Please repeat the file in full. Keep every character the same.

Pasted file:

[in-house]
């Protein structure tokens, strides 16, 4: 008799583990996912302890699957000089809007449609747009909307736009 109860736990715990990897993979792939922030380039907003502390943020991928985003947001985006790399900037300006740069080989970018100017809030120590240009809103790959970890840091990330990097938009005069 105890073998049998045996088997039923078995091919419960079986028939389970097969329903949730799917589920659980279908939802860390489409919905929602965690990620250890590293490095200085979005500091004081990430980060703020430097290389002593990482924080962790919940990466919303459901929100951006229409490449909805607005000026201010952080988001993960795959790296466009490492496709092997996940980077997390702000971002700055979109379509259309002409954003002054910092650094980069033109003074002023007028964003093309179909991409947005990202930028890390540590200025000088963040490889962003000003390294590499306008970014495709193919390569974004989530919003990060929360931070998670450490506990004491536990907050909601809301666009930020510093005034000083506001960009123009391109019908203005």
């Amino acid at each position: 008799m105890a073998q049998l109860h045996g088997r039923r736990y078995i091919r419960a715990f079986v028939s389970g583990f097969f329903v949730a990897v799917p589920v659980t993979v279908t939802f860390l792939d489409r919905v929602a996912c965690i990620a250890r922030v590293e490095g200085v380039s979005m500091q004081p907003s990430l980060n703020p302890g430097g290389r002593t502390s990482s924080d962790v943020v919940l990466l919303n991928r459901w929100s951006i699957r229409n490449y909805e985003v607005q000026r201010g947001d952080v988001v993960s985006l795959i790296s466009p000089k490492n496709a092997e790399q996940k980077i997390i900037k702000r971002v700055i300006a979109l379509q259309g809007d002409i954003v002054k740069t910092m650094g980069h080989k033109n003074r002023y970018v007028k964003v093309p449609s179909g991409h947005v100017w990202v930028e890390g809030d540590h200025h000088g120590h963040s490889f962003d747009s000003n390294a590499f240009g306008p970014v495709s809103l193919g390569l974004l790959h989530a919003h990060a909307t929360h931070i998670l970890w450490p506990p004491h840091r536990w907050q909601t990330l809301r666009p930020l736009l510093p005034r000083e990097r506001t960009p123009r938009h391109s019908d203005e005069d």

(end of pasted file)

[in-house]
């Protein structure tokens, strides 16, 4: 008799583990996912302890699957000089809007449609747009909307736009 109860736990715990990897993979792939922030380039907003502390943020991928985003947001985006790399900037300006740069080989970018100017809030120590240009809103790959970890840091990330990097938009005069 105890073998049998045996088997039923078995091919419960079986028939389970097969329903949730799917589920659980279908939802860390489409919905929602965690990620250890590293490095200085979005500091004081990430980060703020430097290389002593990482924080962790919940990466919303459901929100951006229409490449909805607005000026201010952080988001993960795959790296466009490492496709092997996940980077997390702000971002700055979109379509259309002409954003002054910092650094980069033109003074002023007028964003093309179909991409947005990202930028890390540590200025000088963040490889962003000003390294590499306008970014495709193919390569974004989530919003990060929360931070998670450490506990004491536990907050909601809301666009930020510093005034000083506001960009123009391109019908203005």
């Amino acid at each position: 008799m105890a073998q049998l109860h045996g088997r039923r736990y078995i091919r419960a715990f079986v028939s389970g583990f097969f329903v949730a990897v799917p589920v659980t993979v279908t939802f860390l792939d489409r919905v929602a996912c965690i990620a250890r922030v590293e490095g200085v380039s979005m500091q004081p907003s990430l980060n703020p302890g430097g290389r002593t502390s990482s924080d962790v943020v919940l990466l919303n991928r459901w929100s951006i699957r229409n490449y909805e985003v607005q000026r201010g947001d952080v988001v993960s985006l795959i790296s466009p000089k490492n496709a092997e790399q996940k980077i997390i900037k702000r971002v700055i300006a979109l379509q259309g809007d002409i954003v002054k740069t910092m650094g980069h080989k033109n003074r002023y970018v007028k964003v093309p449609s179909g991409h947005v100017w990202v930028e890390g809030d540590h200025h000088g120590h963040s490889f962003d747009s000003n390294a590499f240009g306008p970014v495709s809103l193919g390569l974004l790959h989530a919003h990060a909307t929360h931070i998670l970890w450490p506990p004491h840091r536990w907050q909601t990330l809301r666009p930020l736009l510093p005034r000083e990097r506001t960009p123009r938009h391109s019908d203005e005069d």